On the Subject of Loneliness

Last night I started a volunteer placement at a social club for lonely people, organised by Christian-based charity Archway Foundation. The evening started with tea, coffee, biscuits and chat as people arrived. It was difficult to distinguish between volunteers and ‘friends’ (service-users). Each week some form of entertainment is provided, and last night a guitar/singing duo performed a variety of songs, including the hits of Buddy Holly, Carole King, Joni Mitchell and Simon and Garfunkel. In the latter half of the evening, after the audience had participated by clapping and singing along, chairs were cleared away to make space for dancing. It was amazing to see the difference in people, who previously were struggling to lift a tea-cup, get out of their chairs and move to an old 50’s hit. And the overall lift in atmosphere from the beginning of the evening to the end was palpable.

The people who come to Archway come from a variety of different backgrounds. Some are elderly, some are suffering from mental health problems, or other health problems that prevent them from working. A question I have is how much does loneliness inhibit our actions – are we less likely to get up and dance if we have had limited social contact? And how much does general inhibition stop us from forming strong relationships with one another? The friends at last night’s social clapped, sang and danced, but only when invited to.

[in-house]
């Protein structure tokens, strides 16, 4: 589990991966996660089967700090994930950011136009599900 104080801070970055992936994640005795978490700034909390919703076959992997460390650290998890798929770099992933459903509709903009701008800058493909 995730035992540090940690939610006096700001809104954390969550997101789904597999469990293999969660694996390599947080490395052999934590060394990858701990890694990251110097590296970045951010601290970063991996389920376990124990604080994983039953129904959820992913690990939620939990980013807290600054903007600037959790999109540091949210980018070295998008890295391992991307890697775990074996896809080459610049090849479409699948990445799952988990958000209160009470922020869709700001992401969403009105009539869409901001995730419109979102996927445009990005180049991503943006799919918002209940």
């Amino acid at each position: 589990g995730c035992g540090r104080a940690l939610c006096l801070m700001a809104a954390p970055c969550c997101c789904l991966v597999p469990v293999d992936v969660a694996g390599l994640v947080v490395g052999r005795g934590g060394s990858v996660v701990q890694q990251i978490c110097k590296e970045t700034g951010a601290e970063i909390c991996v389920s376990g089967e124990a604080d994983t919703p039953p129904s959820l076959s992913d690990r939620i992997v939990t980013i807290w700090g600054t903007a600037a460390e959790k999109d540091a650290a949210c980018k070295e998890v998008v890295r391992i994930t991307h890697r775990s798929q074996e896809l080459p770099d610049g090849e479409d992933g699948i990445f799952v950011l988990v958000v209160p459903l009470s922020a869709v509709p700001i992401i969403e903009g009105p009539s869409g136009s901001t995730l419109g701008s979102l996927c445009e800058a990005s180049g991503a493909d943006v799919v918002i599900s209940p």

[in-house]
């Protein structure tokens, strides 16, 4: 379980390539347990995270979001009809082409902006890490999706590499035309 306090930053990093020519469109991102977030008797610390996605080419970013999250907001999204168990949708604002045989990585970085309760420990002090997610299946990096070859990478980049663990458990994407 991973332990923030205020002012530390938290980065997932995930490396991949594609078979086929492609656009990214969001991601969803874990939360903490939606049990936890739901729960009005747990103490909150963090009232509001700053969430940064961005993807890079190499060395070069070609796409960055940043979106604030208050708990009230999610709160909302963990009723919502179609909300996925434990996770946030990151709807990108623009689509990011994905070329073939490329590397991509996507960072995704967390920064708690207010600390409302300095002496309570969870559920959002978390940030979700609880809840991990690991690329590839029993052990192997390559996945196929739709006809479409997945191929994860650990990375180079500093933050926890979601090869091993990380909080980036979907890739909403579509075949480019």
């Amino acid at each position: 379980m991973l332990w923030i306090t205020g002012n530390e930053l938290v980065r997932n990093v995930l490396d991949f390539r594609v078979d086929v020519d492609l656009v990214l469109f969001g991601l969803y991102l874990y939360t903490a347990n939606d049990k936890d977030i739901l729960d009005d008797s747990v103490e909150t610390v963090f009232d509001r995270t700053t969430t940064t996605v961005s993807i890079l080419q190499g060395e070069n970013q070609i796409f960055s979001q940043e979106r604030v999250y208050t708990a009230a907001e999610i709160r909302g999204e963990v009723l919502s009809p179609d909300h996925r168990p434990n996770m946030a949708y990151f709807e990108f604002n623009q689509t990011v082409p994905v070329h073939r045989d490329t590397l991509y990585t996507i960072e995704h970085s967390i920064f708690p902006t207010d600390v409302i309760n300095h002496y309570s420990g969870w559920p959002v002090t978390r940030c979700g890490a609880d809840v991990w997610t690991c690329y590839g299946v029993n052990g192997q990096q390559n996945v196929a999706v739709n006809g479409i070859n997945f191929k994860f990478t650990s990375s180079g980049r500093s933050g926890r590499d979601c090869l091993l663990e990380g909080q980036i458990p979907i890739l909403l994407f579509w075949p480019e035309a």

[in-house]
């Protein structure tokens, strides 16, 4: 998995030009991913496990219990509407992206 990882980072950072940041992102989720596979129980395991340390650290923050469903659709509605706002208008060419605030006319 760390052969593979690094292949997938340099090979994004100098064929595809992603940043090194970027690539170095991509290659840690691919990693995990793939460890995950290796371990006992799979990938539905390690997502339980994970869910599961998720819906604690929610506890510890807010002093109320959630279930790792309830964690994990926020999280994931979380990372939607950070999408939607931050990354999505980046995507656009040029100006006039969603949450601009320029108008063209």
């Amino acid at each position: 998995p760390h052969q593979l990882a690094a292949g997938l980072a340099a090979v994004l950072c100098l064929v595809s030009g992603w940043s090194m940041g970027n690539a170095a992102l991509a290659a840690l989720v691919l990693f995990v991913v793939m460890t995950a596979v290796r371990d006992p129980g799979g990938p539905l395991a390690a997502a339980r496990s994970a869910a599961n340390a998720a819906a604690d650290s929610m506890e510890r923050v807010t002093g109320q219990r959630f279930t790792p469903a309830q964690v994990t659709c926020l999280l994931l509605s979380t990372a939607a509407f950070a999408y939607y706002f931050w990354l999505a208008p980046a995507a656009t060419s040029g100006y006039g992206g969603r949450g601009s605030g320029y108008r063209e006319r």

And we all finished with the hokey-kokey!

2 thoughts on “On the Subject of Loneliness

  1. Rachel Post author

    Interestingly, the following week we all played bingo and where as previously much energy had been generated, there was not the same buzzing atmosphere. Bingo, a much-used activity in the social care of older adults (think residential care homes), does not allow for a great deal of interaction because any talking means people can’t hear the numbers – it is not conducive to conversation.

  2. Margaret Day

    Hi Rachel
    Many thanks for your interest and support for Archway, and we do hope your blog will help other people think about these issues. However, since you put up the piece about Archway we have moved to a new website and the internal page you use as our URL is no longer available. It would really help, and save annoying your readers, if you could update the link to just http://www.archwayfoundation.org.uk

    Many thanks and best wishes

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